Blood Punch DVD Review
Written by Robert Gold
DVD released by Midnight Releasing
Directed by Madellaine Paxson
Written by Eddie Guzelian
2013, 105 minutes, Not Rated
DVD released on September 1st, 2015
Milo Cawthorne as Milton
Olivia Tennet as Skyler
Ari Boyland as Russell
Adelaide Kane as Nabiki
Cohen Holloway as Archer
Milton wakes in an unfamiliar hunting lodge just in time to get sick. He races to the bathroom where he discovers a mysterious recording device with a cryptic note reading: “Play Me Now”. Milton is shocked to discover a message recorded directly to him... from him. How is this possible and what is going on? Video Milton begins a detailed account of a very bizarre series of events that actual Milton finds difficult to grasp. We learn through a series of flashbacks that our protagonist was recently serving out a stint in a rehab facility following the discovery of his on-campus meth-lab. Four months shy of his scheduled release, Milton’s life forever changes once Skyler enters the picture. She offers to help Milton leave the building tonight if he agrees to cook a massive one-time batch of meth for her and her boyfriend, Russell. Milton is not completely sold on the proposition, but a little sweet loving and the promise of a pile of cash are enough to convince him it is time to check out of this clinic early. Soon, our unlikely trio is on their way to the remote lodge and celebrating with lots of drugs.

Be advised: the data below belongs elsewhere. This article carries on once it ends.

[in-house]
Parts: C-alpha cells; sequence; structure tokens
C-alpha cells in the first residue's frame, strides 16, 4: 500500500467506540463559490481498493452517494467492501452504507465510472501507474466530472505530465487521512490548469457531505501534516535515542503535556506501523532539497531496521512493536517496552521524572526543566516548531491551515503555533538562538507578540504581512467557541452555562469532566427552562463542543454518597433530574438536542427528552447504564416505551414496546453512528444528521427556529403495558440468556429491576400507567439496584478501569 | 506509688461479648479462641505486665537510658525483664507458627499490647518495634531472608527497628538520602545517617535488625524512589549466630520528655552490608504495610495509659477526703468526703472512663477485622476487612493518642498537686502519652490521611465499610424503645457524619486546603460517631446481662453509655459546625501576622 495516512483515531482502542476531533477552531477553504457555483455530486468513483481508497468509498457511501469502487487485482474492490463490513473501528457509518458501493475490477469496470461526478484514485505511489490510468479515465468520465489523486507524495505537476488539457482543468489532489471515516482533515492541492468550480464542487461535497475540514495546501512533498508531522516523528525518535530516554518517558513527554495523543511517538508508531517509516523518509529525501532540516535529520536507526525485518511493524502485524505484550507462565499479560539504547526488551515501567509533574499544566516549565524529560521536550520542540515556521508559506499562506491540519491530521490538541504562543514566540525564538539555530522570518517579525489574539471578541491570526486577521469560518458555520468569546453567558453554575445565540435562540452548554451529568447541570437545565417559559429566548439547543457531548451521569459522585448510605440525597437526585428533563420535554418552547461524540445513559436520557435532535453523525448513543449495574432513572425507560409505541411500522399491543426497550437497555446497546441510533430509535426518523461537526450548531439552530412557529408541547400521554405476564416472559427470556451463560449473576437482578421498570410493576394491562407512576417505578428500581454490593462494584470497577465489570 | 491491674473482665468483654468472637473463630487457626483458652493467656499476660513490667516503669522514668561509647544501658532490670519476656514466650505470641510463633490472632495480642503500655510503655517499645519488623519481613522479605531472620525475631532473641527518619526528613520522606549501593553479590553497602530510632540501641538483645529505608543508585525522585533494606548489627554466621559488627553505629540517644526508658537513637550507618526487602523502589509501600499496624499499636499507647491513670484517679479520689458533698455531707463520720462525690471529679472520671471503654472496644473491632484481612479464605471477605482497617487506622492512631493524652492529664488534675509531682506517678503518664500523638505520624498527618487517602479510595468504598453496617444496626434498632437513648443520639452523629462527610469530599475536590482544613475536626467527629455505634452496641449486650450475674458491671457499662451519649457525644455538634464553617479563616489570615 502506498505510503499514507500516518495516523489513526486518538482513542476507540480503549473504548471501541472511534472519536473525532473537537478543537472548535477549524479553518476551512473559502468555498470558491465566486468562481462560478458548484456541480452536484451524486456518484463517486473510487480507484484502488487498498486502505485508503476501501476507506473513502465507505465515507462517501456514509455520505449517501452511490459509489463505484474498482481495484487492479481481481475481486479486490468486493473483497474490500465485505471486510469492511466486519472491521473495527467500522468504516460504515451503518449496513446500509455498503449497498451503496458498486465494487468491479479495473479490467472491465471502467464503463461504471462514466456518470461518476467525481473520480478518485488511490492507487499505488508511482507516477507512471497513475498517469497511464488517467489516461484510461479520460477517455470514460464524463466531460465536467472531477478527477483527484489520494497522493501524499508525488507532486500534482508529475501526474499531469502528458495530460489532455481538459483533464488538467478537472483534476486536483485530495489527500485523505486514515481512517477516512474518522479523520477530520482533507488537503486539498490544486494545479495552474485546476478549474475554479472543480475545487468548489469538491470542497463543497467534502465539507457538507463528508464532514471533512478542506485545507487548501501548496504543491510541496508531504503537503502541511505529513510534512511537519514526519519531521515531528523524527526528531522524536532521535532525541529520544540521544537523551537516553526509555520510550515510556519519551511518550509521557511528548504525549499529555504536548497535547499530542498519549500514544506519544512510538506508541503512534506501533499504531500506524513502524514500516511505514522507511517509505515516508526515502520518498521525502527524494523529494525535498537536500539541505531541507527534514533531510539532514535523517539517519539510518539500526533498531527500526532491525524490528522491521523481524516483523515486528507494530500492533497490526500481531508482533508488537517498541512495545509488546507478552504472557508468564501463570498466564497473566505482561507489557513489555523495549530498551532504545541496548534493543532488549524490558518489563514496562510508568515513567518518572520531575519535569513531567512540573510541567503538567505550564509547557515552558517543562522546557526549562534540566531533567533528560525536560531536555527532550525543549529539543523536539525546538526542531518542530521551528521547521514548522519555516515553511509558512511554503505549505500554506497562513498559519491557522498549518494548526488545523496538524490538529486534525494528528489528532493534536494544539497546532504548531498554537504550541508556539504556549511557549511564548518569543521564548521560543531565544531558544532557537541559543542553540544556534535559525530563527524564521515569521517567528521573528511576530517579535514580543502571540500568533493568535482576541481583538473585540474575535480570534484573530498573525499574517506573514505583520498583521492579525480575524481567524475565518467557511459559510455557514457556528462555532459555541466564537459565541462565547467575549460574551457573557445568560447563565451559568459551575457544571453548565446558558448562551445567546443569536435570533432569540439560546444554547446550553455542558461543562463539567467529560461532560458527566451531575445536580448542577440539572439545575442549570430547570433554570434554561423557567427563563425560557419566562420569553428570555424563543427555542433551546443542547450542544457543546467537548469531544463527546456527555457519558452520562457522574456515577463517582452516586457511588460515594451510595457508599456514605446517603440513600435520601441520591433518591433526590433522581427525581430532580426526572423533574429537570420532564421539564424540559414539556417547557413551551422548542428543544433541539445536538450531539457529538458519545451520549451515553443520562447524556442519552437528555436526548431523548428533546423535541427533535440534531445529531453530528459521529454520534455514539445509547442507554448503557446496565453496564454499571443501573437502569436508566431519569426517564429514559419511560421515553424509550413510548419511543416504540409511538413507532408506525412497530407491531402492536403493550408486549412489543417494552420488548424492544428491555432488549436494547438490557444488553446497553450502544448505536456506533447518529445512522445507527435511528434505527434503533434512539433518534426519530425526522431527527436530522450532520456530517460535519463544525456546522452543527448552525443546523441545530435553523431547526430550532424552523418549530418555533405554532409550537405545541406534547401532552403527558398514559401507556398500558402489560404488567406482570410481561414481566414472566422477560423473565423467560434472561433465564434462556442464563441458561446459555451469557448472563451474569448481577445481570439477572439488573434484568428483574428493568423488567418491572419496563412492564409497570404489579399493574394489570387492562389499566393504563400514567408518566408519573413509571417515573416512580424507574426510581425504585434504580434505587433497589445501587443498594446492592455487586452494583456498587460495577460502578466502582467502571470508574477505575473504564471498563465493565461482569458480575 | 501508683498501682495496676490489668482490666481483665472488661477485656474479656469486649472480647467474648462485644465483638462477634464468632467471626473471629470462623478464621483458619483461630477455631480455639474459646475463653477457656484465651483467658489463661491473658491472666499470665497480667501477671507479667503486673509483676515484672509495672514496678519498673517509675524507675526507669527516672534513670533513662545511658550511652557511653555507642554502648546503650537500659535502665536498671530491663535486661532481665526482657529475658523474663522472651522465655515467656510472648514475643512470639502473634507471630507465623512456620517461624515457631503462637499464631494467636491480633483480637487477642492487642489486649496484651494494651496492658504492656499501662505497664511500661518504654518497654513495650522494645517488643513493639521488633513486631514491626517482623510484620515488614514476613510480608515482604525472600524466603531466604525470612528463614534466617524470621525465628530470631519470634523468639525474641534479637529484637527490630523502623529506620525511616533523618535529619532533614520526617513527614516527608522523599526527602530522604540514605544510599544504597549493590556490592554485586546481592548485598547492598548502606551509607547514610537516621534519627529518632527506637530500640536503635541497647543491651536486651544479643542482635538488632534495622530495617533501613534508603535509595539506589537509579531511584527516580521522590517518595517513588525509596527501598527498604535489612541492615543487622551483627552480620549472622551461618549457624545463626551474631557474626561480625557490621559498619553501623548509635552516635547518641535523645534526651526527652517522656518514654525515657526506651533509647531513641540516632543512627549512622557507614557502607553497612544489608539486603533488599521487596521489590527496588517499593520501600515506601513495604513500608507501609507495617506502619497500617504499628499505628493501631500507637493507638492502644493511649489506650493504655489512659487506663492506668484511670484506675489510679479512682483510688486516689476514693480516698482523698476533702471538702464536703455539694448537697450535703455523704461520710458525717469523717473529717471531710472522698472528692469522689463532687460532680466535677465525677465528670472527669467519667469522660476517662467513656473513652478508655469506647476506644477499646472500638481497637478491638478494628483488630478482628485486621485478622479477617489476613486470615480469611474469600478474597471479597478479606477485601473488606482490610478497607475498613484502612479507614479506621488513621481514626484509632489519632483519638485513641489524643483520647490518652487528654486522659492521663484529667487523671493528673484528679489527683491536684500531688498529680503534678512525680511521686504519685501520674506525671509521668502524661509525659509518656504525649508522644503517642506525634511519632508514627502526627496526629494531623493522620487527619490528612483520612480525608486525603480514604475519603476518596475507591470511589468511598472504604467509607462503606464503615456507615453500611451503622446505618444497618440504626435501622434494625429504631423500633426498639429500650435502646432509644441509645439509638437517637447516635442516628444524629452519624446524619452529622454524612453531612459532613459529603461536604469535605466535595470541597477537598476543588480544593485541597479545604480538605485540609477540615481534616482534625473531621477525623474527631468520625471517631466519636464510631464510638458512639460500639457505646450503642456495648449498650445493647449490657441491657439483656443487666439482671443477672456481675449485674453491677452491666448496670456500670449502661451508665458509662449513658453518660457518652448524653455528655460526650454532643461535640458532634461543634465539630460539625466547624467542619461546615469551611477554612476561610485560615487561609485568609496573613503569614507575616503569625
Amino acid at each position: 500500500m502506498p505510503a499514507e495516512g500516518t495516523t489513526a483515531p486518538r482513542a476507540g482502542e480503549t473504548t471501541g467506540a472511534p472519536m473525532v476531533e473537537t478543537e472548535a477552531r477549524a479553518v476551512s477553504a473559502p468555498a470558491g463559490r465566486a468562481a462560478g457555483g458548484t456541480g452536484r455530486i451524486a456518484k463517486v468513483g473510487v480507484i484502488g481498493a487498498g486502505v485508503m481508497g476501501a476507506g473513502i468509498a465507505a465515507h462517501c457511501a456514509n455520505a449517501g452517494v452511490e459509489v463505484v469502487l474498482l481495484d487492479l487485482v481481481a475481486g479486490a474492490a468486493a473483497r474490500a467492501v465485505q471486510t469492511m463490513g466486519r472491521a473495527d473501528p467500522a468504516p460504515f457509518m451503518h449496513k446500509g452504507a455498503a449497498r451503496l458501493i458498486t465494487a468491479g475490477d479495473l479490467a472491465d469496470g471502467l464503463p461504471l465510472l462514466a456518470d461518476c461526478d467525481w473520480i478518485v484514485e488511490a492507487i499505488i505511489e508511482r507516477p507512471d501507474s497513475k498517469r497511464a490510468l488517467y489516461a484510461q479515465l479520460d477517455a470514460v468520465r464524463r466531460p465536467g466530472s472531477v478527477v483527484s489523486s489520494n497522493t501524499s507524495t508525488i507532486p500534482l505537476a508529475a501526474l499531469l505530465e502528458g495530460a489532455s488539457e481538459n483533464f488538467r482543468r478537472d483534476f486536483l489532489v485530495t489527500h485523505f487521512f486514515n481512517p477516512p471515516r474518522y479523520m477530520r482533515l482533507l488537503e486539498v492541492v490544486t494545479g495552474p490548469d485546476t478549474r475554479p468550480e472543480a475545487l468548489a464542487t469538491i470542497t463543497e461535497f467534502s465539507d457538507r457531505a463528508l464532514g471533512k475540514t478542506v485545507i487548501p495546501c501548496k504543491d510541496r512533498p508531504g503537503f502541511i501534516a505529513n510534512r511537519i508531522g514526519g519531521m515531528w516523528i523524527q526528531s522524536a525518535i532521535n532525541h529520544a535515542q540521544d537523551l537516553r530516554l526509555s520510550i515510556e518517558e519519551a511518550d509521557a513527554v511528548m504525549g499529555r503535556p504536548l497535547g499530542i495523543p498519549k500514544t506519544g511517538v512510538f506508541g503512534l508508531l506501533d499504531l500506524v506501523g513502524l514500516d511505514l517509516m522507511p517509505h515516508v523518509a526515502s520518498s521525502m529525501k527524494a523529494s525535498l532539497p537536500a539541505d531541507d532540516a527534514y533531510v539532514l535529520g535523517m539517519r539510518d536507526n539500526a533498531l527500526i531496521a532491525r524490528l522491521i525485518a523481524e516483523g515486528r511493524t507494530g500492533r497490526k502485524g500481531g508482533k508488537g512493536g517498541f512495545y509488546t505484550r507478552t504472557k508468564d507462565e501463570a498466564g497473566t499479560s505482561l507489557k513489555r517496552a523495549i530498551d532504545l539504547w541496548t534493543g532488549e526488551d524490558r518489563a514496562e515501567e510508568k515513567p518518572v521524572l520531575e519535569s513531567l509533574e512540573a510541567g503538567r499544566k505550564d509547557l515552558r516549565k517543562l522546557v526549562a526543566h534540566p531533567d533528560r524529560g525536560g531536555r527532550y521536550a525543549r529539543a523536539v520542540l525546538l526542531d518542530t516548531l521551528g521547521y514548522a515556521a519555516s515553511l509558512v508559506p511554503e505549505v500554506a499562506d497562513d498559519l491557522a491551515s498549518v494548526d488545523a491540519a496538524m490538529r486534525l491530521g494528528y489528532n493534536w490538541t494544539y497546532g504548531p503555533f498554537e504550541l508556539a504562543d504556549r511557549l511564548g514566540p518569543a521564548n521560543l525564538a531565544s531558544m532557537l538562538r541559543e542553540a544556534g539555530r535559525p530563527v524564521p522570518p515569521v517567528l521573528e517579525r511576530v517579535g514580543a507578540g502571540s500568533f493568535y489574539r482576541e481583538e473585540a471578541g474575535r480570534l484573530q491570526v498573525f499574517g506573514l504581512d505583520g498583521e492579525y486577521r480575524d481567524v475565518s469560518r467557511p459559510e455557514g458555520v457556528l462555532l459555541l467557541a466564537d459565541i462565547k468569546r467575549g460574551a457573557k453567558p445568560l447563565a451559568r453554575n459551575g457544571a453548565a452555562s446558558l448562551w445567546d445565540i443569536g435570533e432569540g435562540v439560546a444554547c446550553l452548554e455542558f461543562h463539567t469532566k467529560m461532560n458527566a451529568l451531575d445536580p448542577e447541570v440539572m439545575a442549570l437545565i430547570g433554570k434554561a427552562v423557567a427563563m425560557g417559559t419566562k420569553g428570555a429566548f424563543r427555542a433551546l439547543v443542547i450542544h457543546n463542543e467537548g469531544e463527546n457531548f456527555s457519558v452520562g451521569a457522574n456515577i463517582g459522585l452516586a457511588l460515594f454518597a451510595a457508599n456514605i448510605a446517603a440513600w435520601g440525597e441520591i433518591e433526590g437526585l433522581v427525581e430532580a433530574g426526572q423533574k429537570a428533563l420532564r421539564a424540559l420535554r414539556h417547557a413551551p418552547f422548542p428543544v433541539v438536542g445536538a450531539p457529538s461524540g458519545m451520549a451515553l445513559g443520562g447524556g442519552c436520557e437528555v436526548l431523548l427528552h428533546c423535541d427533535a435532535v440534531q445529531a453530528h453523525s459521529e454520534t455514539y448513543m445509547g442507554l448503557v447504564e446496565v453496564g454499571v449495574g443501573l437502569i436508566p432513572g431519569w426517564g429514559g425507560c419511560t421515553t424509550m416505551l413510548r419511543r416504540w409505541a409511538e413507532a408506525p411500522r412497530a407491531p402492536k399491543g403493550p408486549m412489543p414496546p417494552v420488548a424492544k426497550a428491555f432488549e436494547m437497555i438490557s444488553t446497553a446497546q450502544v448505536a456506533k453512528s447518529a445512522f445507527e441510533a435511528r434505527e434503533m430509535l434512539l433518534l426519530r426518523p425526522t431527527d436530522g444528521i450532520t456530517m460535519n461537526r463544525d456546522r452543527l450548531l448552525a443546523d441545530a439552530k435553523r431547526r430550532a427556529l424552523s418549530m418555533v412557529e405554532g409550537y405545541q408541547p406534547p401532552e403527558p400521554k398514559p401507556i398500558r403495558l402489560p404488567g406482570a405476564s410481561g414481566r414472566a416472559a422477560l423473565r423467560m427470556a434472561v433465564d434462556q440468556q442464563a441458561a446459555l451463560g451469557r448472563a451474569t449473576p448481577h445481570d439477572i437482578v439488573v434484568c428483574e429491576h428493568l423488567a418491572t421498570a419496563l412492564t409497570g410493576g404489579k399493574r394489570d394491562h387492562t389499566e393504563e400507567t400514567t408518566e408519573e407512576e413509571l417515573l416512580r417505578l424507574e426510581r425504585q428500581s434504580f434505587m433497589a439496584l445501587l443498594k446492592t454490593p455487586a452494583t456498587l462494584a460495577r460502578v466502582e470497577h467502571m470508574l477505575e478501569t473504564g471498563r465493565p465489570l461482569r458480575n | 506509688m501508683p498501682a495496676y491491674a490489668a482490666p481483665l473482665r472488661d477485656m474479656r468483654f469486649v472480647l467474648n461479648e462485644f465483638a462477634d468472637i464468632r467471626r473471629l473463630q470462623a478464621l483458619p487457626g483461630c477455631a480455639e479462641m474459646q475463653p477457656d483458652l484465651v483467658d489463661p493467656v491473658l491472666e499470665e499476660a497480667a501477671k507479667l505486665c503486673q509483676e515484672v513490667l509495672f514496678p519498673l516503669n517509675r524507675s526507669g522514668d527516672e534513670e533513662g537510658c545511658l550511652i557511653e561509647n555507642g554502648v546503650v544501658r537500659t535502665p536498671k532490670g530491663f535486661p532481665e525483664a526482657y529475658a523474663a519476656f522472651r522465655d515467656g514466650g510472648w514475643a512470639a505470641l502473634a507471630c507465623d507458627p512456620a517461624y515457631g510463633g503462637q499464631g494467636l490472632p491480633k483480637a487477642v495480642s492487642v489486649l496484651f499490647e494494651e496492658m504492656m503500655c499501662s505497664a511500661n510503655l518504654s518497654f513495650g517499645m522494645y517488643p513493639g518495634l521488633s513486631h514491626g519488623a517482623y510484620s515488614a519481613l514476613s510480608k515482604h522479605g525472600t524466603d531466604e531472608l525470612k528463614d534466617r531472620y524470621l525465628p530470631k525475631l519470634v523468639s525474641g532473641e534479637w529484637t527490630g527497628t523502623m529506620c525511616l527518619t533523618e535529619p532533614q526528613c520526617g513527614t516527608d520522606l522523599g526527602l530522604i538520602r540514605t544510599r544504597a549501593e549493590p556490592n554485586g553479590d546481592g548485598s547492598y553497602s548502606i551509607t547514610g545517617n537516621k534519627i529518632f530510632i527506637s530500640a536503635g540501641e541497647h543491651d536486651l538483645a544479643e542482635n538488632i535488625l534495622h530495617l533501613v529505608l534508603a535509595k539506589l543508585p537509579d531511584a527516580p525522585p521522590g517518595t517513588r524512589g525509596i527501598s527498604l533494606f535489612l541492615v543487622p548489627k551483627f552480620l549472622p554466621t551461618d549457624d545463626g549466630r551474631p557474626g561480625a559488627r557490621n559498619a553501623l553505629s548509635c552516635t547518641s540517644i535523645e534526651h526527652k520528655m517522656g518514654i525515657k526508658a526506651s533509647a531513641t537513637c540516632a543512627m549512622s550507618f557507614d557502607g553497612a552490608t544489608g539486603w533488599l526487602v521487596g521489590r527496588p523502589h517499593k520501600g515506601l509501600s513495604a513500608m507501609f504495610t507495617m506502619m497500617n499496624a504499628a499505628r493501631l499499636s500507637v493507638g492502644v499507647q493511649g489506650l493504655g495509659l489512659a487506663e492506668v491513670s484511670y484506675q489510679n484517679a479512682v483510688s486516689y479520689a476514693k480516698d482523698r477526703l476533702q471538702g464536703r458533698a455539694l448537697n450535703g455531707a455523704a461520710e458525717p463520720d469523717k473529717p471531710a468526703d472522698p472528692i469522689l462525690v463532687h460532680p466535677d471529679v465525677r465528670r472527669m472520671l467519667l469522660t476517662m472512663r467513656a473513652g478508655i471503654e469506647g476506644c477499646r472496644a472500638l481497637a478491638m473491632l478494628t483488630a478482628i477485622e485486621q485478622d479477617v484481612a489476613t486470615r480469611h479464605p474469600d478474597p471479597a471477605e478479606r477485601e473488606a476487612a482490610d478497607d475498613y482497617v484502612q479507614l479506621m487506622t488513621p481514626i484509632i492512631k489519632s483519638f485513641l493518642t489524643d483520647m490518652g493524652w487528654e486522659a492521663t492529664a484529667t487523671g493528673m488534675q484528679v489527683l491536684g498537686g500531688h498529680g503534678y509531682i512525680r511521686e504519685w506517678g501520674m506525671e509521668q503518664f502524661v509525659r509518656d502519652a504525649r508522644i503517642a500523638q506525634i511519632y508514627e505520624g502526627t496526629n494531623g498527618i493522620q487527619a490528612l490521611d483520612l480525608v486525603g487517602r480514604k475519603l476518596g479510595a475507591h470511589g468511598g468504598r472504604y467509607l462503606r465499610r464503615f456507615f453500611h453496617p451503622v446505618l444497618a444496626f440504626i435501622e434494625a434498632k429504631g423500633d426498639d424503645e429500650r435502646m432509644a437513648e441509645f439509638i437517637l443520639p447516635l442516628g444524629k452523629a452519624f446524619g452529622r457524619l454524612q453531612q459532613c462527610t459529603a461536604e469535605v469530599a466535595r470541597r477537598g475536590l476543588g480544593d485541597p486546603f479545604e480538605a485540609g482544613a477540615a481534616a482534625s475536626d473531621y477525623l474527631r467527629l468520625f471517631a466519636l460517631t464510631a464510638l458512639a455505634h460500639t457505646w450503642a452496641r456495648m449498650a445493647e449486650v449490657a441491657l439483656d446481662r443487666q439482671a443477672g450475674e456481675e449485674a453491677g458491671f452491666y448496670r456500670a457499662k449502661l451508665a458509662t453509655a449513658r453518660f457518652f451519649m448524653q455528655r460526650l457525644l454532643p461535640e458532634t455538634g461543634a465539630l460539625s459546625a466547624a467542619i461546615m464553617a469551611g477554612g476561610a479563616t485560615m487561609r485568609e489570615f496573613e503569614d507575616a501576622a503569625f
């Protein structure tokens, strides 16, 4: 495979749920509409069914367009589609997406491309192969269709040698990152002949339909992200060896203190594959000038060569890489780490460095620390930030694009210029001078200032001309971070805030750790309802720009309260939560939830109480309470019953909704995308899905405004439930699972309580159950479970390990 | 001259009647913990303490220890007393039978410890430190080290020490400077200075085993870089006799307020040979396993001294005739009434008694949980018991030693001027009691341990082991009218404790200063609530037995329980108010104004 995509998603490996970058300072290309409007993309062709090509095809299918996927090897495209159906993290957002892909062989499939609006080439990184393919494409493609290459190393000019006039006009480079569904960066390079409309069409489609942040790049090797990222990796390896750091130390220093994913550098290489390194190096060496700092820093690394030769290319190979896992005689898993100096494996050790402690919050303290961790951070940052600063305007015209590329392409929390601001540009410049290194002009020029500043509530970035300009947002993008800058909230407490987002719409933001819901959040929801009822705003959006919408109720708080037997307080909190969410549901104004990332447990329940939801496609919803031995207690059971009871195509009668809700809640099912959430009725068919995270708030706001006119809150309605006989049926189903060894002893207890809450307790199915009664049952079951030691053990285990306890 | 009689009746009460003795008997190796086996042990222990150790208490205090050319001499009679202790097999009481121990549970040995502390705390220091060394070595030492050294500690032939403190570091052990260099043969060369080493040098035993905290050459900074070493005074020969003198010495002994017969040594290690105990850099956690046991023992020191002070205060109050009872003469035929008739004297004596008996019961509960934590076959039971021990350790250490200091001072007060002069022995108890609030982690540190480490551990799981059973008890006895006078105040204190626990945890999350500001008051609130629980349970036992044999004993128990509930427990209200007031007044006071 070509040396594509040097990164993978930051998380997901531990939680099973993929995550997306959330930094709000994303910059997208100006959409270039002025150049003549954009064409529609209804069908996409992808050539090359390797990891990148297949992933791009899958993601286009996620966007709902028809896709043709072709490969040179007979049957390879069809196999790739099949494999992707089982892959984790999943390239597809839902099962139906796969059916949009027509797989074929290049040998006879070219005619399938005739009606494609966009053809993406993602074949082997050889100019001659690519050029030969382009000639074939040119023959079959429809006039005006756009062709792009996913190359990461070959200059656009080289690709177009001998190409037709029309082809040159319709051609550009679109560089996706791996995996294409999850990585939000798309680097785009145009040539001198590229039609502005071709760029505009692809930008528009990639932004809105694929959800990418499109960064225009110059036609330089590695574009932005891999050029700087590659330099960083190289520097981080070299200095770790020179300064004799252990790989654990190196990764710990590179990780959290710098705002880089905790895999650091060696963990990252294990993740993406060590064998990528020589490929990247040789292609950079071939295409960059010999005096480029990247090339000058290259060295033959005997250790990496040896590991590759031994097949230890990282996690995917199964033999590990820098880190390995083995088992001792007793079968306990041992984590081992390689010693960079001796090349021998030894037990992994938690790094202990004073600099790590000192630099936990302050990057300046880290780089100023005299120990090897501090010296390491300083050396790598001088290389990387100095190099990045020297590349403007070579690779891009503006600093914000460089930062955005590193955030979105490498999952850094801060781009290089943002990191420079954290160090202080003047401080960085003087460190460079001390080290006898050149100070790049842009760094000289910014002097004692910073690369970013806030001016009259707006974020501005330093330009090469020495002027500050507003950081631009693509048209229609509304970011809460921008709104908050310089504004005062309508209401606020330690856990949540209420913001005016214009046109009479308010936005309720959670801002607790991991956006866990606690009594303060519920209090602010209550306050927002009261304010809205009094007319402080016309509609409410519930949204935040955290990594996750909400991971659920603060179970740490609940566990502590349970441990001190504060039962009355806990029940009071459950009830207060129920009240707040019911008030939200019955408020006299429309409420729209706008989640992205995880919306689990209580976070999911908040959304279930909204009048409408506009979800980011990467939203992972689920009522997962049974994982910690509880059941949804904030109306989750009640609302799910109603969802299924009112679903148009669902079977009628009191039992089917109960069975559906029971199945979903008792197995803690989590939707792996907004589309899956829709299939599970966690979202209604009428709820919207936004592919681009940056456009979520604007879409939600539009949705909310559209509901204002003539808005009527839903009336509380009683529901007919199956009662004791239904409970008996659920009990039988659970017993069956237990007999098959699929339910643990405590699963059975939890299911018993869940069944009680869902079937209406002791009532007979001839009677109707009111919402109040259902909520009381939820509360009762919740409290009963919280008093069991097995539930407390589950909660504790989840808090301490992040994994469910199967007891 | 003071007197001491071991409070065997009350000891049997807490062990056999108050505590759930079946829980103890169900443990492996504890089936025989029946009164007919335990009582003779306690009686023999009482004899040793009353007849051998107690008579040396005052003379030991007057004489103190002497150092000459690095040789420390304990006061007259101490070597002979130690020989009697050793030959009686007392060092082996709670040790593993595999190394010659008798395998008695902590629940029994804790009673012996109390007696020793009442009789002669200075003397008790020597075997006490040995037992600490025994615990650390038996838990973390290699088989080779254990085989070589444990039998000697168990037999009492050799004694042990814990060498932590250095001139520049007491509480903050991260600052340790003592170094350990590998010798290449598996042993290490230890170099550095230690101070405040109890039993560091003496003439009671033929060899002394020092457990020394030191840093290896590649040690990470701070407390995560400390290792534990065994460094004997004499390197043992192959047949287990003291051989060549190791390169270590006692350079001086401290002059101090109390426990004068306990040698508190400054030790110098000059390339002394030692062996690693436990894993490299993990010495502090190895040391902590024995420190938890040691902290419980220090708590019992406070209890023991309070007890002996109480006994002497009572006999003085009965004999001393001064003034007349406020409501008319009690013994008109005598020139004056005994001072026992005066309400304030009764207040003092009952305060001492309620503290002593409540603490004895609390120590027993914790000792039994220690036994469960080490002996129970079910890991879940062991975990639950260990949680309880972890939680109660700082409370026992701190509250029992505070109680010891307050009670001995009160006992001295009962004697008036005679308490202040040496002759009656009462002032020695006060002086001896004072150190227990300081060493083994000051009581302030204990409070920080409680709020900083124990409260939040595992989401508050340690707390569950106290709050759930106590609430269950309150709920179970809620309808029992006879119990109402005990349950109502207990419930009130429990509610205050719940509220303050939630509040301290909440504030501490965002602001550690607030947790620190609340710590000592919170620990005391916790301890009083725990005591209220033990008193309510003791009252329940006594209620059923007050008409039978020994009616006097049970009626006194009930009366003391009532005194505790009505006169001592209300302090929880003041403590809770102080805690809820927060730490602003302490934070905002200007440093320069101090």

The next morning Milton assumes the duties of drug cooking, and things go surprisingly well... until Russell threatens to kill him with a very large gun. Luckily, only our reluctant chemist knows the secret process by which to create the highest quality product, or so he believes until Russell is able to quote the entire procedure flawlessly. Skyler cannot sit back and allow Russell to kill Milton, so she murders her boyfriend and promises everything will be different in the morning. When Milton wakes, he is once again sick and soon greeted by Russell as though nothing happened, and it is here that things start to get weird. What follows is a bizarre mystery of sorts and as cliché as it sounds, nothing is as it seems and no one can be trusted. What viewers can look forward to is an entertaining ride of trial and error, in which our characters steadily play through countless scenarios in their attempts to escape this endless predicament.
The people that brought you the kid favorite Kim Possible and a bunch of direct-to-video Disney sequels have teamed with the cast of Power Rangers R.P.M. to create a dark spin on Groundhog Day. Technically not a spoiler, the central premise of Blood Punch is that our characters are caught in a time loop, doomed to repeat the same day over and over again unless they can discover a way out. Eddie Guzelian’s screenplay is a (mostly) well-written puzzle that repeatedly folds back on its self as more information is slowly revealed. There are a few bumps in the first act and some nagging loose ends (discussed below), but several of the possibilities are addressed head-on. Director Madellaine Paxson keeps things moving as the various interludes play out from one “Tuesday” to the next, while mining the script for every bit of black humor possible. Working closely with cinematographer Neil Cervin, she creates a variety of different visual styles for the locations in and around the lodge. While the majority of the feature is set indoors, the exterior sequences in which our characters are either in the woods or occasionally a cave lit by firelight are frequently beautiful.